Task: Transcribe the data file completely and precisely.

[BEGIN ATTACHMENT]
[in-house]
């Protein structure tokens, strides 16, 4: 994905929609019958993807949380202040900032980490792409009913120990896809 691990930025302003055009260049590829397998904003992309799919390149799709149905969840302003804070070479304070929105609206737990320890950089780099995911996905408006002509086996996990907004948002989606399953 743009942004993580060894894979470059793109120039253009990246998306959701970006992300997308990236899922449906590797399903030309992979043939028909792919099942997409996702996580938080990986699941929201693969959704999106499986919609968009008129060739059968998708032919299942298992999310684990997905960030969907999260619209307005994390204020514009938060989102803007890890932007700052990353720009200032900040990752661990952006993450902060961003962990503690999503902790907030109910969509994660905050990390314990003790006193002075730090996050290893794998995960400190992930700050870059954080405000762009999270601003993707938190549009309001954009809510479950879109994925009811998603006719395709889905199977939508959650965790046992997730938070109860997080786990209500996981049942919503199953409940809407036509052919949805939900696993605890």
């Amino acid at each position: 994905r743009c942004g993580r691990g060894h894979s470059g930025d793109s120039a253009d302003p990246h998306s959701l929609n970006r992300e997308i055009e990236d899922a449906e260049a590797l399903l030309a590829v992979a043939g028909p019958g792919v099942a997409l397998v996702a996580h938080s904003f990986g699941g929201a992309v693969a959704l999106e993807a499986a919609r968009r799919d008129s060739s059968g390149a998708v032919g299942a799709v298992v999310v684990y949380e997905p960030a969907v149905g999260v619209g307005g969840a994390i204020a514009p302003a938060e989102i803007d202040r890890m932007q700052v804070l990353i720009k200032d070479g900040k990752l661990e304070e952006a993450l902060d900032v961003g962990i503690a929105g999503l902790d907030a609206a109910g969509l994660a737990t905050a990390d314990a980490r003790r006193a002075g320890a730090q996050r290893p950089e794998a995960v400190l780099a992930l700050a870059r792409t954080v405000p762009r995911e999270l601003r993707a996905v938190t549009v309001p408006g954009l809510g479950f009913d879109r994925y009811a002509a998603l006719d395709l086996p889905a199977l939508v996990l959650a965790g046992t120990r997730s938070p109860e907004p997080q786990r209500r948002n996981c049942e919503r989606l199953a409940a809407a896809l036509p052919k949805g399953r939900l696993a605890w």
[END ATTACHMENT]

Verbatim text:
[in-house]
């Protein structure tokens, strides 16, 4: 994905929609019958993807949380202040900032980490792409009913120990896809 691990930025302003055009260049590829397998904003992309799919390149799709149905969840302003804070070479304070929105609206737990320890950089780099995911996905408006002509086996996990907004948002989606399953 743009942004993580060894894979470059793109120039253009990246998306959701970006992300997308990236899922449906590797399903030309992979043939028909792919099942997409996702996580938080990986699941929201693969959704999106499986919609968009008129060739059968998708032919299942298992999310684990997905960030969907999260619209307005994390204020514009938060989102803007890890932007700052990353720009200032900040990752661990952006993450902060961003962990503690999503902790907030109910969509994660905050990390314990003790006193002075730090996050290893794998995960400190992930700050870059954080405000762009999270601003993707938190549009309001954009809510479950879109994925009811998603006719395709889905199977939508959650965790046992997730938070109860997080786990209500996981049942919503199953409940809407036509052919949805939900696993605890």
């Amino acid at each position: 994905r743009c942004g993580r691990g060894h894979s470059g930025d793109s120039a253009d302003p990246h998306s959701l929609n970006r992300e997308i055009e990236d899922a449906e260049a590797l399903l030309a590829v992979a043939g028909p019958g792919v099942a997409l397998v996702a996580h938080s904003f990986g699941g929201a992309v693969a959704l999106e993807a499986a919609r968009r799919d008129s060739s059968g390149a998708v032919g299942a799709v298992v999310v684990y949380e997905p960030a969907v149905g999260v619209g307005g969840a994390i204020a514009p302003a938060e989102i803007d202040r890890m932007q700052v804070l990353i720009k200032d070479g900040k990752l661990e304070e952006a993450l902060d900032v961003g962990i503690a929105g999503l902790d907030a609206a109910g969509l994660a737990t905050a990390d314990a980490r003790r006193a002075g320890a730090q996050r290893p950089e794998a995960v400190l780099a992930l700050a870059r792409t954080v405000p762009r995911e999270l601003r993707a996905v938190t549009v309001p408006g954009l809510g479950f009913d879109r994925y009811a002509a998603l006719d395709l086996p889905a199977l939508v996990l959650a965790g046992t120990r997730s938070p109860e907004p997080q786990r209500r948002n996981c049942e919503r989606l199953a409940a809407a896809l036509p052919k949805g399953r939900l696993a605890w």